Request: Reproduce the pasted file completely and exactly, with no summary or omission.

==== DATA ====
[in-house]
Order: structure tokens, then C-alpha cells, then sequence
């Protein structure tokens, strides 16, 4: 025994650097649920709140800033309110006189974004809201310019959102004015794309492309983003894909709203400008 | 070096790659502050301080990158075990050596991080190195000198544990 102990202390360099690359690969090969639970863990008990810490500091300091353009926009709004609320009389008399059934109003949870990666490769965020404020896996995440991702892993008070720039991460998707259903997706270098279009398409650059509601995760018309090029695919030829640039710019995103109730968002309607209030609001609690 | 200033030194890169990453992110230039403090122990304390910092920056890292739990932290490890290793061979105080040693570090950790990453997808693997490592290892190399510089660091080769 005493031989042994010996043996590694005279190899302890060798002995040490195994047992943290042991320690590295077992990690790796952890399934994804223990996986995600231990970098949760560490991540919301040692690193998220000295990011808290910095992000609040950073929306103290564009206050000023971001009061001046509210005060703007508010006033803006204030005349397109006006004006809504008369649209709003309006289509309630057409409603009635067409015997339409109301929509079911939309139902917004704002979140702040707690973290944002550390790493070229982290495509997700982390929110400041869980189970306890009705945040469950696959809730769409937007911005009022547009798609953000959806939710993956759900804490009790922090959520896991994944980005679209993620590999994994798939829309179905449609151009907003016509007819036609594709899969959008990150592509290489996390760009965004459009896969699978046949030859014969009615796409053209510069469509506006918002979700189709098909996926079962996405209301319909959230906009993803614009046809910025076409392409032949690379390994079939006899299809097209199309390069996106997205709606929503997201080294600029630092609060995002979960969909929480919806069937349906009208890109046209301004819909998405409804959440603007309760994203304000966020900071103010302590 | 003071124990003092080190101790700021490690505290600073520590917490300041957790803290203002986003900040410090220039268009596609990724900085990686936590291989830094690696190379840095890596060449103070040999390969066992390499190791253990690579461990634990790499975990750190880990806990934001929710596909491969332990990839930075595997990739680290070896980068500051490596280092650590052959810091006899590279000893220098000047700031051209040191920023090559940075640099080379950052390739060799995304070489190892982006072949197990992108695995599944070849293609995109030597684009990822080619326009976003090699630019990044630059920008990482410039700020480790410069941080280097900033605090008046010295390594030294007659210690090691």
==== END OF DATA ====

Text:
[in-house]
Order: structure tokens, then C-alpha cells, then sequence
């Protein structure tokens, strides 16, 4: 025994650097649920709140800033309110006189974004809201310019959102004015794309492309983003894909709203400008 | 070096790659502050301080990158075990050596991080190195000198544990 102990202390360099690359690969090969639970863990008990810490500091300091353009926009709004609320009389008399059934109003949870990666490769965020404020896996995440991702892993008070720039991460998707259903997706270098279009398409650059509601995760018309090029695919030829640039710019995103109730968002309607209030609001609690 | 200033030194890169990453992110230039403090122990304390910092920056890292739990932290490890290793061979105080040693570090950790990453997808693997490592290892190399510089660091080769 005493031989042994010996043996590694005279190899302890060798002995040490195994047992943290042991320690590295077992990690790796952890399934994804223990996986995600231990970098949760560490991540919301040692690193998220000295990011808290910095992000609040950073929306103290564009206050000023971001009061001046509210005060703007508010006033803006204030005349397109006006004006809504008369649209709003309006289509309630057409409603009635067409015997339409109301929509079911939309139902917004704002979140702040707690973290944002550390790493070229982290495509997700982390929110400041869980189970306890009705945040469950696959809730769409937007911005009022547009798609953000959806939710993956759900804490009790922090959520896991994944980005679209993620590999994994798939829309179905449609151009907003016509007819036609594709899969959008990150592509290489996390760009965004459009896969699978046949030859014969009615796409053209510069469509506006918002979700189709098909996926079962996405209301319909959230906009993803614009046809910025076409392409032949690379390994079939006899299809097209199309390069996106997205709606929503997201080294600029630092609060995002979960969909929480919806069937349906009208890109046209301004819909998405409804959440603007309760994203304000966020900071103010302590 | 003071124990003092080190101790700021490690505290600073520590917490300041957790803290203002986003900040410090220039268009596609990724900085990686936590291989830094690696190379840095890596060449103070040999390969066992390499190791253990690579461990634990790499975990750190880990806990934001929710596909491969332990990839930075595997990739680290070896980068500051490596280092650590052959810091006899590279000893220098000047700031051209040191920023090559940075640099080379950052390739060799995304070489190892982006072949197990992108695995599944070849293609995109030597684009990822080619326009976003090699630019990044630059920008990482410039700020480790410069941080280097900033605090008046010295390594030294007659210690090691």